Global biometric data collection and surveillance grow despite lack of regulations
Research firm Comparitech has released the results of its latest study on global biometrics gathering and handling. It ranks 96 countries based on the scope of biometric data collection, data handling, and data protection mechanisms. The highest and lowest scoring nations are then divided into two “top 5” groups that are ranked either ‘best’ or ‘worst’ depending on their biometric data collection and handling practices.
Comparitech’s report titled ‘Protected: Biometric data: 96 countries ranked by how they’re collecting it and what they’re doing with it’ differs from the company’s 2019 biometrics study in that its scope has been widened from 47 to now include 96 nations. The study’s expansion is no coincidence as it directly mirrors a new global trend towards increased government surveillance that is sharply accelerated by the ongoing COVID-19 pandemic.
Rise in biometric data collection, increased acceptance, and growing surveillance amid pandemic
The study found an overall rise in biometric data collected from travelers during airport checks and bank customers for authentication and identification. Furthermore, despite the lack of privacy legislation, growing biometric data collection initiatives are generally gaining worldwide acceptance. In addition to this, many countries have also been found to have increased their use of facial recognition technology through CCTV, adding yet another privacy concern.
A key pattern presented in the results was the growing acceptance of biometric data collection and surveillance due to the ongoing pandemic. The study found that the lowest-scoring countries were also those with the highest increase in Covid-related biometric collection measures. Examples of this are facial recognition used in drone surveillance in China or for fever detection and contactless payments in the USA.
GDPR legislation earned EU nations high marks for data protection
Within the 96 nations, EU members scored considerably higher data protection marks than non-member states thanks to their GDPR legislation.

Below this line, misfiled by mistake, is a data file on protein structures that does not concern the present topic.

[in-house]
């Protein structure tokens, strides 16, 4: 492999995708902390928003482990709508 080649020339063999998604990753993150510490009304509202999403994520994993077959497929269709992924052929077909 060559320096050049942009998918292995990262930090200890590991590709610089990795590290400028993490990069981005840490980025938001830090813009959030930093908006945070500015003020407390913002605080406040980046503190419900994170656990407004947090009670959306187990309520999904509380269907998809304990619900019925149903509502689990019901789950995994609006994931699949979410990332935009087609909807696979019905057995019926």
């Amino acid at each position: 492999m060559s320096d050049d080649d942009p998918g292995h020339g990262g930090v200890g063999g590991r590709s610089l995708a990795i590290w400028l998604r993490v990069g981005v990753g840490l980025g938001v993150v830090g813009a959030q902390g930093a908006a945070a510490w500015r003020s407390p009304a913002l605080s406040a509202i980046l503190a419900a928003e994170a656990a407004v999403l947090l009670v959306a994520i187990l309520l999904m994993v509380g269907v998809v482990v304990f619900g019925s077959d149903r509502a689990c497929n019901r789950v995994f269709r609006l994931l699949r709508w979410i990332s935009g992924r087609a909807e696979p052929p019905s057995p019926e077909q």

Increased collection, surveillance, and lacking regulations common among the lowest-scoring nations
(1) China was ranked the top ‘worst’ in biometric data collection and data handling due to its extensive national biometric database that now also includes DNA, its invasive use of public facial recognition cameras, and its lack of workplace data protection.
(2) A surprising second place was awarded to the Central American nation of Costa Rica thanks to its growing use of facial recognition, its national biometric database, and the lack of privacy regulation.
(3) Iran has rapidly advanced its national biometric database and facial recognition in public spaces, earning a third-place thanks to increased surveillance. Lacking adequate data privacy regulation, Iran’s security forces have full access to data stored in the national biometric database.
(4) The United States shares fourth place with Saudi Arabia, the UAE, Bangladesh, the Philippines, and Uganda. The primary reason for this is the United States’ increased use of facial recognition technology and its continued lack of biometric data privacy legislation on the federal level.
(5) Iraq and Malaysia came in fifth as the two countries make extensive use of biometric IDs, databases, and facial recognition and lack any data protection laws.
The top 5 nations scored high mainly due to their lack of biometric data collection programs
The study ranked the following nations as ‘best’ in their overall biometric collection and data handling: (1) Turkmenistan, (2) Ethiopia, (3) Azerbaijan, (4) Portugal and Ireland, as well as (5) Guatemala, Luxembourg, Paraguay, Poland, Romania, Tunisia, and the UK. These nations received their marks either for their data protection regulations or the lack of biometric data collection initiatives.
Countries were scored based on 8 common criteria
The study used a reverse scoring system from 1 to 31 with 1 being the best score. Scoring methodology was initially built on a set of eight categories that could be commonly attributed to all countries. The first category contains a yes/no questionnaire examining a nation’s scope of biometric data collection. Questions determine the presence of biometric data in passports and IDs, data protection laws that specifically include biometric data, biometrics used in banking, as well as biometric voter registration programs.
The second category determines the presence and size of biometric databases. The third category examines the range of police access to biometric databases and the fourth measures the range of facial recognition and other surveillance used in CCTV. Workplace protections or the lack thereof constitute the fifth scoring category as they highlight how employee data is collected and handled. The sixth and seventh categories show the range of traveler biometric data collection for visa entry and obtaining visas. The eighth and last category checks whether biometric checks are conducted during border entry.
While the study originally included 100 nations based on their GDP, Comparitech decided to eliminate Qatar, Nepal, Macau, and Puerto Rico as there was not sufficient data available on them.
COVID-19 related scores determine the rise in biometric data collection due to pandemic
An additional category was created for this year’s edition of the report to determine the impact of COVID-19 on the use of biometrics. Countries were tested on whether they use biometrics for lockdown enforcement, medical use, contactless payment methods, facial recognition to trace contacts and enforce mask-wearing, border checks, and emerging tech such as AI robots.